“Wouldn’t it be even more a story of victory if you were able to do this with the students that you have?” she said.

Hubbard suggested that it might make sense to start an application-only program at Dunbar while reserving seats to accommodate neighborhood children. “If there were a particular program or two that was selective at the school, then that would be great,” she said, “because you could have a variety of kids learning together and encouraging each other to learn.”

Johnathon Carrington, Dunbar’s 2013 valedictorian, said he would like to see standards set for admission to the school. Students who skip class, misbehave and refuse to participate make it difficult to learn, he said. But he said admission standards, at least at first, should be based largely on students’ efforts, on their willingness to try.

“They should set the bar where it’s pretty reasonable for the students so they can apply themselves, and then, as years go, they should raise the expectations,” said Carrington, a freshman at Georgetown University who remarked that he often wonders how he got into such a prestigious university.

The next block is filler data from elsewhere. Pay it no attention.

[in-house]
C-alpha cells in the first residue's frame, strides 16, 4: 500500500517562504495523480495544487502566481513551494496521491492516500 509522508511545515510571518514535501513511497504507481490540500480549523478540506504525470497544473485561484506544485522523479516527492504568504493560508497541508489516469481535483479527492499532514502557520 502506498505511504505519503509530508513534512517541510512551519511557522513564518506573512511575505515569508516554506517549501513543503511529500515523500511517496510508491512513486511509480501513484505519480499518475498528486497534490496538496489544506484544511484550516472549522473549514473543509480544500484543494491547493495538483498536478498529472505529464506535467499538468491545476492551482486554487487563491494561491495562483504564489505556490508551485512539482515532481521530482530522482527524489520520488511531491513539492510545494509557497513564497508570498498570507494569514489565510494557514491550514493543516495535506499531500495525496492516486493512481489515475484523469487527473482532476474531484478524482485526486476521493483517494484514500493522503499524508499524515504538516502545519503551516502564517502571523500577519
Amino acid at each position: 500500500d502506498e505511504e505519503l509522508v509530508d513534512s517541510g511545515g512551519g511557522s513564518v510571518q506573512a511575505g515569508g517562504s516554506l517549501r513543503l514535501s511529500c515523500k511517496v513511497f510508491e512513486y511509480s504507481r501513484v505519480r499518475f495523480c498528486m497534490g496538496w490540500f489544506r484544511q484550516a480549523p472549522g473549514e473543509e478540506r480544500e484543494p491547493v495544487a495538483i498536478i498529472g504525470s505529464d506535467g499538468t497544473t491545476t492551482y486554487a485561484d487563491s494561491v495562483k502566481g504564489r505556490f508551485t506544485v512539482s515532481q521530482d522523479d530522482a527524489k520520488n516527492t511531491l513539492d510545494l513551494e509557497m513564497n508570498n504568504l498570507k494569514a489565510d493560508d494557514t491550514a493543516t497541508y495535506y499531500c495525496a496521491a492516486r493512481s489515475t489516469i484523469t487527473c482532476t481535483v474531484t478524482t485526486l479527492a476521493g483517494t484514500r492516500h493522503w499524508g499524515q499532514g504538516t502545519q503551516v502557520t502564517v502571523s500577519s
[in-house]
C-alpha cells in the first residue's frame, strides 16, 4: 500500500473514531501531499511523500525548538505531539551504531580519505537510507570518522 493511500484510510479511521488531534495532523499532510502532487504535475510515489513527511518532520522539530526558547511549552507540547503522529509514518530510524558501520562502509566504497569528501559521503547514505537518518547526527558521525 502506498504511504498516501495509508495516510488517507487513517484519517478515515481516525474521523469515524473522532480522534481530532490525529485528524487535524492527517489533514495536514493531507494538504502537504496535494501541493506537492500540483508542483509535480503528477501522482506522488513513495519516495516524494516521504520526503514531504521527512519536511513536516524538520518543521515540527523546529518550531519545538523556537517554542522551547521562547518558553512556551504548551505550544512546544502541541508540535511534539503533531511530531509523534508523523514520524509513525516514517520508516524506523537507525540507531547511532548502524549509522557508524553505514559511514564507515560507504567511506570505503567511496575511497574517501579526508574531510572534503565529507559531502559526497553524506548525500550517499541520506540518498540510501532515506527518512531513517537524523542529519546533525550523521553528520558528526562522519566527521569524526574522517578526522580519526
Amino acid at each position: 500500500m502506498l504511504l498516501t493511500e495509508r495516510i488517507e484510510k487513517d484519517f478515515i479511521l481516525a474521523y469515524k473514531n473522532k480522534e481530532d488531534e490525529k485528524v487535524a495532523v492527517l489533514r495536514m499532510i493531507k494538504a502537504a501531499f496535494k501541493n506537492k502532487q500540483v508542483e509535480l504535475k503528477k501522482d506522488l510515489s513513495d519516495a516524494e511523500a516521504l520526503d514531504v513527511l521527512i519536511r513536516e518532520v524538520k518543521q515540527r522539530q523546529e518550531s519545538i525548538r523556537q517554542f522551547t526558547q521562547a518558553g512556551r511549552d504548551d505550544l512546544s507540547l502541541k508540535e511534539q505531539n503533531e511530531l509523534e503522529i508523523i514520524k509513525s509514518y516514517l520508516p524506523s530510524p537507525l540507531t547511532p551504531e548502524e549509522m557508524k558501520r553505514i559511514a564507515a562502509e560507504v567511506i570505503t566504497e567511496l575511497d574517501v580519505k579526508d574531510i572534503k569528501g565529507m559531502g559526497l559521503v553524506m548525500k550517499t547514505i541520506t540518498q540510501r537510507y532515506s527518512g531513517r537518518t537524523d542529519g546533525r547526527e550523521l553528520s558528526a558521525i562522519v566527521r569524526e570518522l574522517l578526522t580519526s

“I feel as though all the standards that Georgetown has, I didn’t meet all of them,” he said. “The future students of Dunbar — I don’t want them to feel that way. I want them to feel: ‘I worked hard in high school. I met all of the standards. I got into a good college and feel as though I should be there.’ ”

Questions about Dunbar’s future are sometimes difficult to separate from the future of the Truxton Circle neighborhood, which — like much of the city — has gentrified quickly in recent years, becoming noticeably whiter, younger and wealthier.

Students are “already living in a city that is changing under their feet,” said a member of the Dunbar community, who spoke on the condition of anonymity to protect relationships at the school and who said Dunbar’s new, $122 million building has intensified the feeling among many students that they don’t belong.

“They’ve lived in the city longer than most of us, and it’s becoming a whole new place, a place that’s pretty loudly saying, ‘This is not for you,’ ” the Dunbar community member said. “And now they’re here in this school that seems like it’s for students that are better than they are. . . . And now all of these people are saying, ‘Yeah, we do want students who are better than you.’ ”

Emma Brown writes about D.C. education and about people with a stake in schools, including teachers, parents and kids.